- Permian Basin Methane Emissions Found to Be More Than 2x ... ›
- Oil and Gas Operations Release 60 Percent More Methane than ... ›
- 'Extraordinarily Harmful' Trump Rule Would Gut Restrictions on ... ›
- Exxon Now Wants to Write the Rules for Regulating Methane ... ›
By Alex Kirby
The temperature of the Arctic matters to the entire world: it helps to keep the global climate fairly cool. Scientists now say that by 2035 there could be an end to Arctic sea ice.
Melt Ponds Crucial<p>"The prospect of loss of sea ice by 2035 should really be focusing all our minds on achieving a low-carbon world as soon as humanly feasible."</p><p><a href="http://www.reading.ac.uk/search/search-staff-details.aspx?id=10813" target="_blank">Dr. David Schroeder from the University of Reading</a>, UK, who co-led the implementation of the melt pond scheme in the climate model, says, "This shows just how important sea ice processes like melt ponds are in the Arctic, and why it is crucial that they are incorporated into climate models."</p><p>The extent of the areas <a href="https://nsidc.org/cryosphere/seaice/characteristics/formation.html" target="_blank">sea ice</a> covers varies between summer and winter. If more solar energy is absorbed at the surface, and temperatures rise further, a cycle of warming and melting occurs during summer months.</p><p>When the ice forms, the ocean water beneath becomes saltier and denser than the surrounding ocean. Saltier water sinks and moves along the ocean bottom towards the equator, while warm water from mid-depths to the surface travels from the equator towards the poles.</p><p>Scientists refer to this process as the ocean's global "conveyor-belt." Changes to the volume of sea ice can disrupt normal ocean circulation, with consequences for global climate. </p>
- Strongest, Oldest Arctic Sea Ice Breaks Up for First Time on Record ... ›
- Arctic Sea Ice Levels Hit Record Low After Unusually Warm January ... ›
- Why California Droughts Could Increase Due to Arctic Sea Ice Loss ... ›
Russia's Health Ministry has given regulatory approval for the world's first COVID-19 vaccine after less than two months of human testing, President Vladimir Putin said on Tuesday.
Putin's Daughter Among Vaccinated<p>The Russian leader also said that one of his daughters has already been inoculated and is feeling well.</p><p>"One of my daughters got vaccinated, so in this sense, she took part in the testing," Putin said.</p><p>After the first vaccine shot, his daughter experienced a slight fever, 38 degrees Celsius (100.4°F). Her temperature came down to just slightly above normal the next day. </p><p>"After the second shot, she had a slight fever again, and then everything was fine. She is feeling well and has a high antibody count," Putin said. </p><p>He didn't specify which of his two daughters, Maria or Katerina, received the vaccine.</p><p>Russian health authorities have said that medical workers, teachers and other risk groups will be the first to receive shots of the vaccine.</p>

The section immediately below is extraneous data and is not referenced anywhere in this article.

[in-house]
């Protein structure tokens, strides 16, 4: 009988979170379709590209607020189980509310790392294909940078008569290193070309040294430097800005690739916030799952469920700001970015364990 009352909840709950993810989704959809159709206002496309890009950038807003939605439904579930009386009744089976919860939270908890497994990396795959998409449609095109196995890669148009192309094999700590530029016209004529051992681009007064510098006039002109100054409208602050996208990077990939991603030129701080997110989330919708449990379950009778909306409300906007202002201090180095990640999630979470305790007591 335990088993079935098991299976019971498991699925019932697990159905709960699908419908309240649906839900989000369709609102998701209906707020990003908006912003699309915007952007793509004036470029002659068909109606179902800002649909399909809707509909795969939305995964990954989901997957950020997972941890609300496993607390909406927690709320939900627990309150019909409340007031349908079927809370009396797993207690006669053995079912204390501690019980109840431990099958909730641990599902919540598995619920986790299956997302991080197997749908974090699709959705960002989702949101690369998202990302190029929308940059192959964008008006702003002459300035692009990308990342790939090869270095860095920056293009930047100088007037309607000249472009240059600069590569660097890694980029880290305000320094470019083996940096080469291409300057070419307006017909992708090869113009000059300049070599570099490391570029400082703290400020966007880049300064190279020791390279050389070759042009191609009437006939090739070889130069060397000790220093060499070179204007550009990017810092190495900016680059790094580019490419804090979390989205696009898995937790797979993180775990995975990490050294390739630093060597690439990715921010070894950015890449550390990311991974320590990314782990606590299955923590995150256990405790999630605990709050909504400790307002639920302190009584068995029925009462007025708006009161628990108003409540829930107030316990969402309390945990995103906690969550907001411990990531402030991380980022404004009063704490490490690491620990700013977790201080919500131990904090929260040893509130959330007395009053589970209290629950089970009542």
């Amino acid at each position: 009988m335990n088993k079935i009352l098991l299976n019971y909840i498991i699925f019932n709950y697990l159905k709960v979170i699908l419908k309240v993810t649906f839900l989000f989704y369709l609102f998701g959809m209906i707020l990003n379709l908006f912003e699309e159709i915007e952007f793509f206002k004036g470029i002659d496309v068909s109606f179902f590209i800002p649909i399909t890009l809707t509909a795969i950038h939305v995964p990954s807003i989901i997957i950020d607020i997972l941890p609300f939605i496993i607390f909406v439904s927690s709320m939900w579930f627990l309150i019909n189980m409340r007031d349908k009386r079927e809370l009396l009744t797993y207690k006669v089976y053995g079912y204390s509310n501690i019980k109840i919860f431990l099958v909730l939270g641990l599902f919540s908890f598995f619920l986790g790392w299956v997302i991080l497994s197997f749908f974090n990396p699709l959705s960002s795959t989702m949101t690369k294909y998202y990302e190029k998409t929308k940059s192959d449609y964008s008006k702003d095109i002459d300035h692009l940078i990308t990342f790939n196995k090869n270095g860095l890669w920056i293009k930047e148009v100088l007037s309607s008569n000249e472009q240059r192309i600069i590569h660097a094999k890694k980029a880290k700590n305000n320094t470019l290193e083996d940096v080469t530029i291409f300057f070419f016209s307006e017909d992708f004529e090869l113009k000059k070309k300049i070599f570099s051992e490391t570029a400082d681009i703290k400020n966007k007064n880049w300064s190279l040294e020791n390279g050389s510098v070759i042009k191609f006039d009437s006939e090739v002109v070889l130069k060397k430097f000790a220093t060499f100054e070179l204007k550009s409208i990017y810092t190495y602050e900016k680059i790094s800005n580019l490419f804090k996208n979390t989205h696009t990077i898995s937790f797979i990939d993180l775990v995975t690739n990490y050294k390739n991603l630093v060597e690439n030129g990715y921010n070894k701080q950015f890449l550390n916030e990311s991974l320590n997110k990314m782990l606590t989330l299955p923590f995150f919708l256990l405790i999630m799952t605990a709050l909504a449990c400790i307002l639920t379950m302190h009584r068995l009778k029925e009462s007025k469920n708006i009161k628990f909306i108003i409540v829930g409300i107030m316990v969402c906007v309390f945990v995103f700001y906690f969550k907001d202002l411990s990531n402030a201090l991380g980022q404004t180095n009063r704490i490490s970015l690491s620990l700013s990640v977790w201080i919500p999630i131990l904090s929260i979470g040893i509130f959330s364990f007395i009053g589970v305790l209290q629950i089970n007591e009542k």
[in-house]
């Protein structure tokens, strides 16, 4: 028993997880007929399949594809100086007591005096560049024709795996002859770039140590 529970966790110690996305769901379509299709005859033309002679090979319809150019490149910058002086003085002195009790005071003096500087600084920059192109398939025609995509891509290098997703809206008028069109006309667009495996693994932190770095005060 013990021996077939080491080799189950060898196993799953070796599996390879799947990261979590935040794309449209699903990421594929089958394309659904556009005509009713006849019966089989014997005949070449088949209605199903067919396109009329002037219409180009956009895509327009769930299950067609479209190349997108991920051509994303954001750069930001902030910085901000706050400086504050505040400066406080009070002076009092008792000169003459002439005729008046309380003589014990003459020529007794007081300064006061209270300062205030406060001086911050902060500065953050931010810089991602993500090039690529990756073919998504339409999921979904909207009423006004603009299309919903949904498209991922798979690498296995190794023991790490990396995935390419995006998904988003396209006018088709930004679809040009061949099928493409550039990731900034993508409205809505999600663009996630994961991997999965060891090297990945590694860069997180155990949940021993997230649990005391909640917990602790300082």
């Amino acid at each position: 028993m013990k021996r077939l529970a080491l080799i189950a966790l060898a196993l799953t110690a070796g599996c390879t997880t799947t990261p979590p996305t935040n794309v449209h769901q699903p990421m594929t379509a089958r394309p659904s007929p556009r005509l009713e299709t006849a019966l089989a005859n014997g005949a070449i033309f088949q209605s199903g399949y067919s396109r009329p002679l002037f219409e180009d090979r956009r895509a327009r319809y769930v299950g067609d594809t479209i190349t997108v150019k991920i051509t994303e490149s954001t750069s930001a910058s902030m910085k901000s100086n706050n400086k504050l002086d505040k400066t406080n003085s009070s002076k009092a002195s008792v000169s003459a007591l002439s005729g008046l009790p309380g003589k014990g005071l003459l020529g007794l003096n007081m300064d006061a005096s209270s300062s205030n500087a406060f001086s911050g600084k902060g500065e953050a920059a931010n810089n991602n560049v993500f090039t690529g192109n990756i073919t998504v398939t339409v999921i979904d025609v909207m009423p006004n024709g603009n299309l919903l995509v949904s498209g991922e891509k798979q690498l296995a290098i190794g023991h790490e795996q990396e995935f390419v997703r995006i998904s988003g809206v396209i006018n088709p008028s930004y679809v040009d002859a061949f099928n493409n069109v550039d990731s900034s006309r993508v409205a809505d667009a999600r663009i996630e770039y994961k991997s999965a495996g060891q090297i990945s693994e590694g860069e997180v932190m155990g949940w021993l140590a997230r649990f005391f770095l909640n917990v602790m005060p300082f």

Years of Work Reduced to Weeks<p>Russia is the first country to register a COVID-19 vaccine. As <a href="https://www.dw.com/en/germany-coronavirus-vaccine-may-only-be-available-in-mid-2021/a-54362065" target="_blank">countries worldwide race to produce the first vaccine</a>, health experts warn that speed and national pride could compromise safety.</p><p>Scientists in Russia and abroad have questioned Moscow's decision to register the vaccine before Phase 3 trials that normally last for months and involve thousands of people, but Putin emphasized that the vaccine underwent the necessary trials and that vaccination will be voluntary.</p><p>Russian officials have said that large-scale production of the vaccine will begin in September, and mass vaccination may start as early as October.</p><p>Philippine President Rodrigo Duterte, meanwhile, has <a href="https://www.dw.com/en/philippines-duterte-volunteers-to-be-putins-russian-coronavirus-vaccine-guinea-pig/a-54523030" target="_blank">lauded Russia's efforts in developing the vaccine</a> and said that the Philippines is ready to work with Moscow on vaccine trials, supply and production. Duterte volunteered to "be the first they can experiment on."</p><p>"I will tell President Putin that I have huge trust in your studies in combating COVID and I believe that the vaccine that you have produced is really good for humanity," Duterte said, adding that he thinks Russia's vaccine will be ready for the Philippines by December.</p>
- Pfizer Coronavirus Vaccine Enters Phase 2 and 3 Clinical Trials ... ›
- Trump Administration Buys up Nearly All the World's Supply of ... ›
- First Trial of Moderna's Coronavirus Vaccine Produces Immune ... ›
A powerful series of thunderstorms roared across the Midwest on Monday, downing trees, damaging structures and knocking out power to more than a million people.